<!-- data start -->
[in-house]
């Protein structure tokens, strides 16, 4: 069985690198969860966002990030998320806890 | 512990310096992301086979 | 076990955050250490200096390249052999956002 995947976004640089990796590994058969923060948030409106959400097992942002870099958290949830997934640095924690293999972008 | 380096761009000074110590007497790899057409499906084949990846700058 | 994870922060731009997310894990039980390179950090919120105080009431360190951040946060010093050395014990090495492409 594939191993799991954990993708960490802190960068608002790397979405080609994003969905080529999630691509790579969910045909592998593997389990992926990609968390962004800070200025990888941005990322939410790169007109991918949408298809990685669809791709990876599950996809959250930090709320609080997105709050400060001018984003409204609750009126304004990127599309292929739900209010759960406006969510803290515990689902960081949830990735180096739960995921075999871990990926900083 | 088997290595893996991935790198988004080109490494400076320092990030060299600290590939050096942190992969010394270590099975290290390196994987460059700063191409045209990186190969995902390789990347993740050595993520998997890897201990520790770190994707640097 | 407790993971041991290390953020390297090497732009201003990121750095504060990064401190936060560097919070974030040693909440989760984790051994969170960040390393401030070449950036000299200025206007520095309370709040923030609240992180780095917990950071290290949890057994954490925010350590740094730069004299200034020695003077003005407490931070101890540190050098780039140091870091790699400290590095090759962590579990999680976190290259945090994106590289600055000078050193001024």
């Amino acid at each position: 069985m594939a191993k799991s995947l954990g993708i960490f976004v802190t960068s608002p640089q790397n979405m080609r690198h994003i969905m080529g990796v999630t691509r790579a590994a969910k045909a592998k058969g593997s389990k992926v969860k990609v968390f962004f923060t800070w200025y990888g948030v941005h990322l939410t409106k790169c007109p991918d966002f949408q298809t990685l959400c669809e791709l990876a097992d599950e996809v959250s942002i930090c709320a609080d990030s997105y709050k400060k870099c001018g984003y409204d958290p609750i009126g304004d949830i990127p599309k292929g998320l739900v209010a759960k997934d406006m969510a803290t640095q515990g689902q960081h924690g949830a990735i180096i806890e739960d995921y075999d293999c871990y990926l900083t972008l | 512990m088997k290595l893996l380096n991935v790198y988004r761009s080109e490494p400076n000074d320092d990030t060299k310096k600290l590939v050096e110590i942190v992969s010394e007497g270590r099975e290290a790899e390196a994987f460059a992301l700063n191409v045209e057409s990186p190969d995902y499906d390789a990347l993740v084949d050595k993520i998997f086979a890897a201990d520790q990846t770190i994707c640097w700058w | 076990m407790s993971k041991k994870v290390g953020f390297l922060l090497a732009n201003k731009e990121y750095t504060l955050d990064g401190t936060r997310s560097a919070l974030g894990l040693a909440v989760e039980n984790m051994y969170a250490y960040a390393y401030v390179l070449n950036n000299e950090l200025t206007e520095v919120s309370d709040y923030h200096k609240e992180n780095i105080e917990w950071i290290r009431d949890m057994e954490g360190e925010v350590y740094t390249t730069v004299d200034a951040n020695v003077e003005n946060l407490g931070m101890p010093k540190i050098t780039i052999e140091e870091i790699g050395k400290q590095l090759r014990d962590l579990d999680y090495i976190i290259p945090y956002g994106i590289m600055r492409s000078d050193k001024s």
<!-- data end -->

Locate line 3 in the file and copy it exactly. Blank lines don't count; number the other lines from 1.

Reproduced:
């Amino acid at each position: 069985m594939a191993k799991s995947l954990g993708i960490f976004v802190t960068s608002p640089q790397n979405m080609r690198h994003i969905m080529g990796v999630t691509r790579a590994a969910k045909a592998k058969g593997s389990k992926v969860k990609v968390f962004f923060t800070w200025y990888g948030v941005h990322l939410t409106k790169c007109p991918d966002f949408q298809t990685l959400c669809e791709l990876a097992d599950e996809v959250s942002i930090c709320a609080d990030s997105y709050k400060k870099c001018g984003y409204d958290p609750i009126g304004d949830i990127p599309k292929g998320l739900v209010a759960k997934d406006m969510a803290t640095q515990g689902q960081h924690g949830a990735i180096i806890e739960d995921y075999d293999c871990y990926l900083t972008l | 512990m088997k290595l893996l380096n991935v790198y988004r761009s080109e490494p400076n000074d320092d990030t060299k310096k600290l590939v050096e110590i942190v992969s010394e007497g270590r099975e290290a790899e390196a994987f460059a992301l700063n191409v045209e057409s990186p190969d995902y499906d390789a990347l993740v084949d050595k993520i998997f086979a890897a201990d520790q990846t770190i994707c640097w700058w | 076990m407790s993971k041991k994870v290390g953020f390297l922060l090497a732009n201003k731009e990121y750095t504060l955050d990064g401190t936060r997310s560097a919070l974030g894990l040693a909440v989760e039980n984790m051994y969170a250490y960040a390393y401030v390179l070449n950036n000299e950090l200025t206007e520095v919120s309370d709040y923030h200096k609240e992180n780095i105080e917990w950071i290290r009431d949890m057994e954490g360190e925010v350590y740094t390249t730069v004299d200034a951040n020695v003077e003005n946060l407490g931070m101890p010093k540190i050098t780039i052999e140091e870091i790699g050395k400290q590095l090759r014990d962590l579990d999680y090495i976190i290259p945090y956002g994106i590289m600055r492409s000078d050193k001024s």